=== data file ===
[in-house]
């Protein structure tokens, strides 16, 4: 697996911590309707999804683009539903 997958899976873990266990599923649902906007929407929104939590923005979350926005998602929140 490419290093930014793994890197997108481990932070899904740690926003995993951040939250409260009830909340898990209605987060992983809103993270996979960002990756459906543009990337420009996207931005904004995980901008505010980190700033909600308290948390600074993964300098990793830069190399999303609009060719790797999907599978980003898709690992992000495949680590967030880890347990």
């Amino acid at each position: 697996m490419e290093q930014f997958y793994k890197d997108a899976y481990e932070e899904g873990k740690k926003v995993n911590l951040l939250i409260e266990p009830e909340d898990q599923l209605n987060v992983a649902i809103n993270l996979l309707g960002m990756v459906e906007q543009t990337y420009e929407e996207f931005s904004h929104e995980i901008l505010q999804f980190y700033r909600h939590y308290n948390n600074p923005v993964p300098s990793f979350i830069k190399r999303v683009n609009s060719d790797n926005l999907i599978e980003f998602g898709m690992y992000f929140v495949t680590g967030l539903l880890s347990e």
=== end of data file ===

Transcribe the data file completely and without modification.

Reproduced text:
[in-house]
């Protein structure tokens, strides 16, 4: 697996911590309707999804683009539903 997958899976873990266990599923649902906007929407929104939590923005979350926005998602929140 490419290093930014793994890197997108481990932070899904740690926003995993951040939250409260009830909340898990209605987060992983809103993270996979960002990756459906543009990337420009996207931005904004995980901008505010980190700033909600308290948390600074993964300098990793830069190399999303609009060719790797999907599978980003898709690992992000495949680590967030880890347990």
């Amino acid at each position: 697996m490419e290093q930014f997958y793994k890197d997108a899976y481990e932070e899904g873990k740690k926003v995993n911590l951040l939250i409260e266990p009830e909340d898990q599923l209605n987060v992983a649902i809103n993270l996979l309707g960002m990756v459906e906007q543009t990337y420009e929407e996207f931005s904004h929104e995980i901008l505010q999804f980190y700033r909600h939590y308290n948390n600074p923005v993964p300098s990793f979350i830069k190399r999303v683009n609009s060719d790797n926005l999907i599978e980003f998602g898709m690992y992000f929140v495949t680590g967030l539903l880890s347990e």